The word ASEAN has been taught to my generation since primary school, during one of the Geography lessons. (Current primary pupils may beg to differ because much has changed in the education syllabus). My early understanding on ASEAN is the definition of its acronyms, the names of its 10 members, and the sports event they held every two years, known as South East Asia (SEA) Games.
As I grow older, the word ASEAN symbolizes broader meaning. When a country is a member of any regional or international organization, it attaches importance to the organization’s benefits to the people. My country, Brunei, joined ASEAN a week after its independence on 1 January 1984. This speedy membership also accentuated the fact that Brunei gives the highest priority to ASEAN in terms of foreign relations. Additionally, Brunei has reaped plenty of benefits since becoming a member of ASEAN.
For one, we see the government and the people of each member grow closer each year. They promote understanding of their culture and traditions. At ASEAN meetings and events, members learn and exchange ideas and programs in areas of interests, especially business, tourism, agriculture and education, amongst others.
In other ways, ASEAN has helped to promote economic development – undeniably. ASEAN provides a large market for our products, prospering trade among the countries. While Brunei is still importing rice from Thailand, it has also driven to become self-sufficient in producing their own rice and other kinds of crops. They have been taking notes on the methods of production, and at the same time trying to innovate their own ideas into it.
Tourism and education has always been promoted among the countries. School Immersion Programs (SIP) are just some examples. I myself have been involved in (SIP) to Singapore, thanks to a Memorandum of Understanding between the Ministries of Education of Singapore and my country. On the sidelines, we have students from different ASEAN countries studying in all levels of Brunei education, and eventually continuing it up to university levels. Furthermore, Brunei’s Ministry of Education provides scholarships for its citizens to study in other countries, including several ASEAN countries.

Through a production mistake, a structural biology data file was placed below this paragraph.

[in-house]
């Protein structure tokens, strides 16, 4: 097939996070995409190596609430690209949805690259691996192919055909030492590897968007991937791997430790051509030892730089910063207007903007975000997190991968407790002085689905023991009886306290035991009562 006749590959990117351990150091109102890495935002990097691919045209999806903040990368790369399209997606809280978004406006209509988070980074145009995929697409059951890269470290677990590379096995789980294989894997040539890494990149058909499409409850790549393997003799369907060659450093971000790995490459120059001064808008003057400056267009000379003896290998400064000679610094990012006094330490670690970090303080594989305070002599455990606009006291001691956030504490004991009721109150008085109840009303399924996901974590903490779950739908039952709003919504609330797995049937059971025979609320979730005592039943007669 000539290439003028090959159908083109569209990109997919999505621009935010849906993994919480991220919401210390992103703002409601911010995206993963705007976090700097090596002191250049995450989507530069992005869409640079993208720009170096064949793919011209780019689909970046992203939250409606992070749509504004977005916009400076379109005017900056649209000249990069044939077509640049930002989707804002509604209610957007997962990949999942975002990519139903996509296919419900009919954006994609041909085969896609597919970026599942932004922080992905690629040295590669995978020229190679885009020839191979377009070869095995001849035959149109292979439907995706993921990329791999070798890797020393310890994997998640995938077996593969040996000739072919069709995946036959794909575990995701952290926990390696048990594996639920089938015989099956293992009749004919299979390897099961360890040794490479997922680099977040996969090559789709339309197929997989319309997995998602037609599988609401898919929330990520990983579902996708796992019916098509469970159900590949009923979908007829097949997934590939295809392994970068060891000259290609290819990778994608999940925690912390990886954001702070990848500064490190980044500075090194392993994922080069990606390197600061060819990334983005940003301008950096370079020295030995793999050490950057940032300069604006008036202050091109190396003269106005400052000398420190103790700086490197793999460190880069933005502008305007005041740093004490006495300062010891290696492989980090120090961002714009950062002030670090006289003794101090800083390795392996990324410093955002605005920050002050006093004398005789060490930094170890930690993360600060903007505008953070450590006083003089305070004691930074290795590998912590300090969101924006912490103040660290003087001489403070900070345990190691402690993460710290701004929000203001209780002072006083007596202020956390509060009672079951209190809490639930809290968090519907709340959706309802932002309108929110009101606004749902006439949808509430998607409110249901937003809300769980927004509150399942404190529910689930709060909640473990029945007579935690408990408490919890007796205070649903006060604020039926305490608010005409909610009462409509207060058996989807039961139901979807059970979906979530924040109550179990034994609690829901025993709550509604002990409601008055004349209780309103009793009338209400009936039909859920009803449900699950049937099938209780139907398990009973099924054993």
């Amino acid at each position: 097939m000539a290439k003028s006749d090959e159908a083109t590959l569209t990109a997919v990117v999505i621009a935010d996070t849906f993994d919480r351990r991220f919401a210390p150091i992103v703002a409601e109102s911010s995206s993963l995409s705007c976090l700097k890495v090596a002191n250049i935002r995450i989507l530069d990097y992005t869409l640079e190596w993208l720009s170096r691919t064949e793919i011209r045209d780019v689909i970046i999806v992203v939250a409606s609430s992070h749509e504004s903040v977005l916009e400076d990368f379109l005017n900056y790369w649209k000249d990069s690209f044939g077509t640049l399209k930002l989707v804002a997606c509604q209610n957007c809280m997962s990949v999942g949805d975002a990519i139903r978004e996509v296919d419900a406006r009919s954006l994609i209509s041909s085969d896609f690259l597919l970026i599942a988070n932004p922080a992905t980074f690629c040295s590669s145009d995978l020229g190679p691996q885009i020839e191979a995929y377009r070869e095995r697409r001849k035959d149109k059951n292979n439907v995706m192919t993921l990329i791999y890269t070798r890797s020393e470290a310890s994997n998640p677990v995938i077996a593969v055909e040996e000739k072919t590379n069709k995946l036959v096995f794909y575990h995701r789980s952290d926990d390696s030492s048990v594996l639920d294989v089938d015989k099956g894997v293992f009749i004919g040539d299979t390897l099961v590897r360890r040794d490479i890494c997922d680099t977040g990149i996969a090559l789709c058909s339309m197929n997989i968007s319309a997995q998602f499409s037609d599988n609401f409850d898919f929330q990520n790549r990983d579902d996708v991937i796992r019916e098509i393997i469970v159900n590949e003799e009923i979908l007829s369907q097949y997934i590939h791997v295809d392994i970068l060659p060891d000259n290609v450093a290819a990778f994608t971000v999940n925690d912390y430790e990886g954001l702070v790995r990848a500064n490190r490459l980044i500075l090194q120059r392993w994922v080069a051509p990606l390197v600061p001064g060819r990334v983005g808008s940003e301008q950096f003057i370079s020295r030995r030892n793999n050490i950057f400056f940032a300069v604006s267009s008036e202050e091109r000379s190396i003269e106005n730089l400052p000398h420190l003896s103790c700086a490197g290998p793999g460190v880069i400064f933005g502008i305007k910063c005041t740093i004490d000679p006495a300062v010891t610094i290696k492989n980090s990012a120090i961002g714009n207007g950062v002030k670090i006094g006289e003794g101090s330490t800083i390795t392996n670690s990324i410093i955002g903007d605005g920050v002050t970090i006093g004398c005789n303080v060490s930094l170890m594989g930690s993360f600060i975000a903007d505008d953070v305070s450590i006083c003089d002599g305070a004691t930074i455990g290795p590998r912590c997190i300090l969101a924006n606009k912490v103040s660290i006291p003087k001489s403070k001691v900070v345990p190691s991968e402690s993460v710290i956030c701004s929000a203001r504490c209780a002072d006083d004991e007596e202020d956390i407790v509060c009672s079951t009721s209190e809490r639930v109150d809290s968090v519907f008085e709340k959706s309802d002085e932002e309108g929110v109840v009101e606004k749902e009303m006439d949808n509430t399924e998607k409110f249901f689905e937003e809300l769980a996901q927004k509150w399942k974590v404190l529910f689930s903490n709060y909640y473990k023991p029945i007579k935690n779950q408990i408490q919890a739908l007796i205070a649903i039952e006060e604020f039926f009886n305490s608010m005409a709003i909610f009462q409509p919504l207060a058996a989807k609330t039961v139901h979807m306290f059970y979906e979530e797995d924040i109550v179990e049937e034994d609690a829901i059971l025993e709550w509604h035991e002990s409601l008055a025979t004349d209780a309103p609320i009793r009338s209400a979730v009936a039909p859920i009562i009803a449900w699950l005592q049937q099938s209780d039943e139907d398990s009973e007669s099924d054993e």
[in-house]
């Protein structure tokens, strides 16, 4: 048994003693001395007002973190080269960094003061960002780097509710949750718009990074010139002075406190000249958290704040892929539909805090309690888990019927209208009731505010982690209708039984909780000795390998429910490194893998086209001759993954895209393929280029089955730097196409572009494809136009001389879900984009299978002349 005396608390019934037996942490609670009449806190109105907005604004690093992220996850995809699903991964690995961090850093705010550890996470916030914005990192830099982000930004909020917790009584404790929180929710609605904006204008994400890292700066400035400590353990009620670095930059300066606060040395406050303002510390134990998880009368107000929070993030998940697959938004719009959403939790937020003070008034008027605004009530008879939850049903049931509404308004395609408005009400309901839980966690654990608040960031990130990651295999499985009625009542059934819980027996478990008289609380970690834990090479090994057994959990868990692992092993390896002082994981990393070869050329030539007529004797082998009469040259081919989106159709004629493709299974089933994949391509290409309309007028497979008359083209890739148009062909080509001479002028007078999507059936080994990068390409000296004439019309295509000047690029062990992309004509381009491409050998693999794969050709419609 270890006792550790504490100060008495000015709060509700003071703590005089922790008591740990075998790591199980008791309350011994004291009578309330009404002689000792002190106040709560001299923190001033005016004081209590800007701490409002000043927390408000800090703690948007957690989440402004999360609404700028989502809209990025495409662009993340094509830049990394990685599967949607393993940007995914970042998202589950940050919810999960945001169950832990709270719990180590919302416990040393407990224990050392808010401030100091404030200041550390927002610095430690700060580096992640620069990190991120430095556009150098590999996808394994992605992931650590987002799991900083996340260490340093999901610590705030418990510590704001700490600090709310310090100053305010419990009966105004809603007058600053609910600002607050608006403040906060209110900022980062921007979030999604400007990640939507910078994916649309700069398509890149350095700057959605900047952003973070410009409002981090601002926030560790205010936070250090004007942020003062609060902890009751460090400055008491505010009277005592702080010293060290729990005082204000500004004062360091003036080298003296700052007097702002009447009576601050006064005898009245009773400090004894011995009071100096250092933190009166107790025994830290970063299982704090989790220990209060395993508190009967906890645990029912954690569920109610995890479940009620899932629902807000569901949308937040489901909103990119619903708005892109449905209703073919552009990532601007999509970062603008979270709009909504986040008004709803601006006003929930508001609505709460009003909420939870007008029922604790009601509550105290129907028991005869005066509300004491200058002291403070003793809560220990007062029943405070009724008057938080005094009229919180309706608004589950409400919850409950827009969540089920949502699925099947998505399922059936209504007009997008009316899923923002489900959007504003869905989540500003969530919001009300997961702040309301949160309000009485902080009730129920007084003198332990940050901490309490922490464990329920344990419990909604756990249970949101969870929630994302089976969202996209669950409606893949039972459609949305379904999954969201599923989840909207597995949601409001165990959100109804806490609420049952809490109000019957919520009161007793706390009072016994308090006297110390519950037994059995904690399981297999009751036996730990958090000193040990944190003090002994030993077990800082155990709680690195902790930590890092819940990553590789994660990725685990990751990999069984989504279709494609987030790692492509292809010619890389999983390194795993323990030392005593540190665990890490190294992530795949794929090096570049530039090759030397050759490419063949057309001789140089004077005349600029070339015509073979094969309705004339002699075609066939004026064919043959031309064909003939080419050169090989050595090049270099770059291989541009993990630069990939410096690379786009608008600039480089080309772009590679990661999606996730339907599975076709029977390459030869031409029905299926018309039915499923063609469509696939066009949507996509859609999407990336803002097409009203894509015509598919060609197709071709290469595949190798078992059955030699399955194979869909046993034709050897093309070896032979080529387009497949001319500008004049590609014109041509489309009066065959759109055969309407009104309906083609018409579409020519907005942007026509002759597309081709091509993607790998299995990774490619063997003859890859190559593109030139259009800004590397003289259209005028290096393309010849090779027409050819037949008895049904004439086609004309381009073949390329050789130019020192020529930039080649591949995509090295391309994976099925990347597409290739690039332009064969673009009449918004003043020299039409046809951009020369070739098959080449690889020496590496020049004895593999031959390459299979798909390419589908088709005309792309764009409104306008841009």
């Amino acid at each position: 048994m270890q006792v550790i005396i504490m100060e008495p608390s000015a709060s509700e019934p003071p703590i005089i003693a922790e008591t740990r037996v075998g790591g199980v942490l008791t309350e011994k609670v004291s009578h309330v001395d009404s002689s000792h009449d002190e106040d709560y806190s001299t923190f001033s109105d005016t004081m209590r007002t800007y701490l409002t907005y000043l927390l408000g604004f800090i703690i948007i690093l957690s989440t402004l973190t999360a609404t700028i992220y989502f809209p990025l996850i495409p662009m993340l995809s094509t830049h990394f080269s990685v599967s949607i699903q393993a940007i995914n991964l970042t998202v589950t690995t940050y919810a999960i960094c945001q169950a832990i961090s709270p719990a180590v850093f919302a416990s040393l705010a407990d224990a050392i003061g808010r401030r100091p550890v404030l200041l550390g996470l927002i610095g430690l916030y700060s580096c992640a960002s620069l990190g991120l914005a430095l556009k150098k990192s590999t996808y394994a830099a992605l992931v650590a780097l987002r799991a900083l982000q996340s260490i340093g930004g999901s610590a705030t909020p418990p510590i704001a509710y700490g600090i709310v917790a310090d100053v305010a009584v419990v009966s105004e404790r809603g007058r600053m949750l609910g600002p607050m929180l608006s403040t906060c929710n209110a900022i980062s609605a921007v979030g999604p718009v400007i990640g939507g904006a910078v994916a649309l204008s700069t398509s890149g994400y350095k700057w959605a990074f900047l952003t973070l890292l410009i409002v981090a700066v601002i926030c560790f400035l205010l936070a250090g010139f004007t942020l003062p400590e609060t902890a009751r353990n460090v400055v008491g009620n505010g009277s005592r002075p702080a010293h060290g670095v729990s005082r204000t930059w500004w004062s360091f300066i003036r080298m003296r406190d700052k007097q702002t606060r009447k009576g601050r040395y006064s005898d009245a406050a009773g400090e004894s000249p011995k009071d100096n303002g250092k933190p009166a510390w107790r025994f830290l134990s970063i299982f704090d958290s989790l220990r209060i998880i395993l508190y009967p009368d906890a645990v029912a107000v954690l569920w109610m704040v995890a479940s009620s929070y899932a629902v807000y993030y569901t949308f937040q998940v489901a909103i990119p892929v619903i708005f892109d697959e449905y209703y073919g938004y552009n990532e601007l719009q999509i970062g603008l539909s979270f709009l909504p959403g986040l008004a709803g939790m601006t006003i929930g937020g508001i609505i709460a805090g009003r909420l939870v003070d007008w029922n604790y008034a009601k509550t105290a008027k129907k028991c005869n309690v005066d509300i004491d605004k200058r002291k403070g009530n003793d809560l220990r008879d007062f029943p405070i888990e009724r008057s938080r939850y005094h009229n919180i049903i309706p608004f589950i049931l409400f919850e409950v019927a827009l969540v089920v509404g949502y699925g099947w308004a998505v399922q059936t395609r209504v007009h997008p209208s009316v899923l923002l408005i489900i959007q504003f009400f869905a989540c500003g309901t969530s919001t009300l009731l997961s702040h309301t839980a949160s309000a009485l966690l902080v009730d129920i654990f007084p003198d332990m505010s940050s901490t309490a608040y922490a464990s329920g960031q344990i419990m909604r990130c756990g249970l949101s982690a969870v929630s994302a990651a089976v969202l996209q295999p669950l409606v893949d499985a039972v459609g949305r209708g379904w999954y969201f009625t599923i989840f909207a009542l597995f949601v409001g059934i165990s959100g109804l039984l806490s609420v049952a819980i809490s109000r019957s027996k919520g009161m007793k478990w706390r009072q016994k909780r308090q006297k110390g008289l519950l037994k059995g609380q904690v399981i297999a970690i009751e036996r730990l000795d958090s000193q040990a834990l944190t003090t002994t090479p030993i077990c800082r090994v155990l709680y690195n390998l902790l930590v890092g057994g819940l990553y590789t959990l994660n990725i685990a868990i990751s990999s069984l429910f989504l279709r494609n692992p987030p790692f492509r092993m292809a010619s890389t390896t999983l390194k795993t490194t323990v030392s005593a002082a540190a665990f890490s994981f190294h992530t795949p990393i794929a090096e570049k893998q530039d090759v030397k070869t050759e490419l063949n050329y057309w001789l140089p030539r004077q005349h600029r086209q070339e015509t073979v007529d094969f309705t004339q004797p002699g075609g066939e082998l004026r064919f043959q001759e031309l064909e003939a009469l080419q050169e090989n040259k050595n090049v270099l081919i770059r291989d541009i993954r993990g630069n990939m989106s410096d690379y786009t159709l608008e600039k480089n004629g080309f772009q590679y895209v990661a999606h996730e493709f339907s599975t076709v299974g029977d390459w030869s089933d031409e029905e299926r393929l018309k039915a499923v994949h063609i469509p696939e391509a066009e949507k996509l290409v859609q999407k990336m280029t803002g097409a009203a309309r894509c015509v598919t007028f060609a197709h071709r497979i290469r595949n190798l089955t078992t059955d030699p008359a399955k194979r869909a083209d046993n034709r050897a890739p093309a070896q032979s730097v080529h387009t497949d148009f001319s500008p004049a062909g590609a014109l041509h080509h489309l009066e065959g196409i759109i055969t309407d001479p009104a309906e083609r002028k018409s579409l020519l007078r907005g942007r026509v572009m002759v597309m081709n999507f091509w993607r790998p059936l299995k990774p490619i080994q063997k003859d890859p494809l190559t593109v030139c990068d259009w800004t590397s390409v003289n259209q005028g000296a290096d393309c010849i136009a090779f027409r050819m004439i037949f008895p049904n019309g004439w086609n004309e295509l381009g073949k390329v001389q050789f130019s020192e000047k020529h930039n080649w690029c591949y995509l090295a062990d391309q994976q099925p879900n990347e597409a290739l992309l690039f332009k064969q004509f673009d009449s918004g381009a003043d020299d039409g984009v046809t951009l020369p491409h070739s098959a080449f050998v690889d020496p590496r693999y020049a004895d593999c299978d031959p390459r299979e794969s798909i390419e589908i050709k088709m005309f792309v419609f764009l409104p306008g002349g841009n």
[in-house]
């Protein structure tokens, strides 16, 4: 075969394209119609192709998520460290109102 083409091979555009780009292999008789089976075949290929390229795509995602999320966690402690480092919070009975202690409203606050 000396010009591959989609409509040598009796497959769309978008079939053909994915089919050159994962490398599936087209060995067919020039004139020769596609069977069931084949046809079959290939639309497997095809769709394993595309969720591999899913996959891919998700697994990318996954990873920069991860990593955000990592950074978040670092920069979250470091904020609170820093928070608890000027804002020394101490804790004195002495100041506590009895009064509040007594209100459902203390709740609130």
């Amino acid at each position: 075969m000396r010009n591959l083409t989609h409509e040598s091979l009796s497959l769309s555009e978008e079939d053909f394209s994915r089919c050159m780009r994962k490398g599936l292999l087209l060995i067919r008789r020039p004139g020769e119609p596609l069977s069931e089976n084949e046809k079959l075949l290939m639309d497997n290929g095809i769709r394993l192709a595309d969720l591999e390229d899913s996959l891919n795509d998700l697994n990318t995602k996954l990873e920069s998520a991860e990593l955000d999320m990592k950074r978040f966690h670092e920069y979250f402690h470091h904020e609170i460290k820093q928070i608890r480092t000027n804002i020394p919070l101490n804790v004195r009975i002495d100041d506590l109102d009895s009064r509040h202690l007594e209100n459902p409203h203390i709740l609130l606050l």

Brunei has also opened invitations and provide tours to the people of ASEAN to visit their lush tropical rainforests. Thanks to this, new museums and centers have been built to further help tourists understand the diversity and biology which can be found in the district of Temburong, which is also often called the ‘Green Jewel of Brunei’. In remote places, longhouse communities learn a thing or two from their neighbor Sarawak (Malaysia), by opening their living space as homestays to tourists.
Perhaps the most significant meaning of ASEAN to me is unity. There’s a phrase that says that humans work well together in a crisis, and this can easily be seen when any of the ASEAN Member States are facing regional-scale problems. They help to facilitate countries in addressing problems such as haze and national disasters. One prime example is when Brunei and several other countries helped Indonesia in their reconstruction efforts after 2004 tsunami.
Such achievements are only attainable through mutual understanding among ASEAN countries over the years. Each country always has something to offer for the good of their people, and while we do have certain disagreements, ASEAN as a whole has definitely helped its members, and hopefully more can be achieved in the coming years.
Photo credits (used with permission) to: Ridhwan Kamarulzaman
By Hjh Nur Hafiizah MAHMUD, ASEAN Correspondent from Brunei Darussalam